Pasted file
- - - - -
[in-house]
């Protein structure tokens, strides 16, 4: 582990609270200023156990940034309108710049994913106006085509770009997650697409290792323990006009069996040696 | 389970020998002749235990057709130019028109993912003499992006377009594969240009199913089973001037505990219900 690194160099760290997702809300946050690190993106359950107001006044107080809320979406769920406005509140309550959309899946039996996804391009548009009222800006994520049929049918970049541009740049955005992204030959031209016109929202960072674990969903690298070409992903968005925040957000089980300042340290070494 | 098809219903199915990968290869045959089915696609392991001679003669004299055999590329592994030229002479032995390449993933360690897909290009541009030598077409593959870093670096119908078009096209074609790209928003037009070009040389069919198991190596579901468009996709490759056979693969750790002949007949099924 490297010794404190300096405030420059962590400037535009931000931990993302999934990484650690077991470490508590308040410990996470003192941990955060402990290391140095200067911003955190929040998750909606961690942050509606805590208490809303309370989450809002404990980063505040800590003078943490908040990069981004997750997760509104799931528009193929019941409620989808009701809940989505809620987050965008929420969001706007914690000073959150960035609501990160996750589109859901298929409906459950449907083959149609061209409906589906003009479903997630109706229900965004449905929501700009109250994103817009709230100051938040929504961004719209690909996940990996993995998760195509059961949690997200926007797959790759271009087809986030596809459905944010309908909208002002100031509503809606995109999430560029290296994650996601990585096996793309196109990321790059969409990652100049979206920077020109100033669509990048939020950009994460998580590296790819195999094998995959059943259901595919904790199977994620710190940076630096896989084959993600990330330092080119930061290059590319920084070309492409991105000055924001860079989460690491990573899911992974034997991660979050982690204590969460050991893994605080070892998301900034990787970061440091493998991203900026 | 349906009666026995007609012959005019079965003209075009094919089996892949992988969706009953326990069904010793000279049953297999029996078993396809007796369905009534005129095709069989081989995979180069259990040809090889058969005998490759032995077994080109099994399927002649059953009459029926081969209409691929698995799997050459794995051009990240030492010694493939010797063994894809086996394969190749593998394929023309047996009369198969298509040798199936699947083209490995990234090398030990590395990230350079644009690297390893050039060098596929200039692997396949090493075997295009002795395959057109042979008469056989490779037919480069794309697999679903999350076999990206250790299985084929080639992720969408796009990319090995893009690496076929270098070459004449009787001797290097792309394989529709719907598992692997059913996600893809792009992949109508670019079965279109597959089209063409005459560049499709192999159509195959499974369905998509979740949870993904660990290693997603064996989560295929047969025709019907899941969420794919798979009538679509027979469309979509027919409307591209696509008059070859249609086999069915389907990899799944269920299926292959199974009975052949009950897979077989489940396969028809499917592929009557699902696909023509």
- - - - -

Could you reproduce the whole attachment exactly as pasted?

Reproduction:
[in-house]
């Protein structure tokens, strides 16, 4: 582990609270200023156990940034309108710049994913106006085509770009997650697409290792323990006009069996040696 | 389970020998002749235990057709130019028109993912003499992006377009594969240009199913089973001037505990219900 690194160099760290997702809300946050690190993106359950107001006044107080809320979406769920406005509140309550959309899946039996996804391009548009009222800006994520049929049918970049541009740049955005992204030959031209016109929202960072674990969903690298070409992903968005925040957000089980300042340290070494 | 098809219903199915990968290869045959089915696609392991001679003669004299055999590329592994030229002479032995390449993933360690897909290009541009030598077409593959870093670096119908078009096209074609790209928003037009070009040389069919198991190596579901468009996709490759056979693969750790002949007949099924 490297010794404190300096405030420059962590400037535009931000931990993302999934990484650690077991470490508590308040410990996470003192941990955060402990290391140095200067911003955190929040998750909606961690942050509606805590208490809303309370989450809002404990980063505040800590003078943490908040990069981004997750997760509104799931528009193929019941409620989808009701809940989505809620987050965008929420969001706007914690000073959150960035609501990160996750589109859901298929409906459950449907083959149609061209409906589906003009479903997630109706229900965004449905929501700009109250994103817009709230100051938040929504961004719209690909996940990996993995998760195509059961949690997200926007797959790759271009087809986030596809459905944010309908909208002002100031509503809606995109999430560029290296994650996601990585096996793309196109990321790059969409990652100049979206920077020109100033669509990048939020950009994460998580590296790819195999094998995959059943259901595919904790199977994620710190940076630096896989084959993600990330330092080119930061290059590319920084070309492409991105000055924001860079989460690491990573899911992974034997991660979050982690204590969460050991893994605080070892998301900034990787970061440091493998991203900026 | 349906009666026995007609012959005019079965003209075009094919089996892949992988969706009953326990069904010793000279049953297999029996078993396809007796369905009534005129095709069989081989995979180069259990040809090889058969005998490759032995077994080109099994399927002649059953009459029926081969209409691929698995799997050459794995051009990240030492010694493939010797063994894809086996394969190749593998394929023309047996009369198969298509040798199936699947083209490995990234090398030990590395990230350079644009690297390893050039060098596929200039692997396949090493075997295009002795395959057109042979008469056989490779037919480069794309697999679903999350076999990206250790299985084929080639992720969408796009990319090995893009690496076929270098070459004449009787001797290097792309394989529709719907598992692997059913996600893809792009992949109508670019079965279109597959089209063409005459560049499709192999159509195959499974369905998509979740949870993904660990290693997603064996989560295929047969025709019907899941969420794919798979009538679509027979469309979509027919409307591209696509008059070859249609086999069915389907990899799944269920299926292959199974009975052949009950897979077989489940396969028809499917592929009557699902696909023509």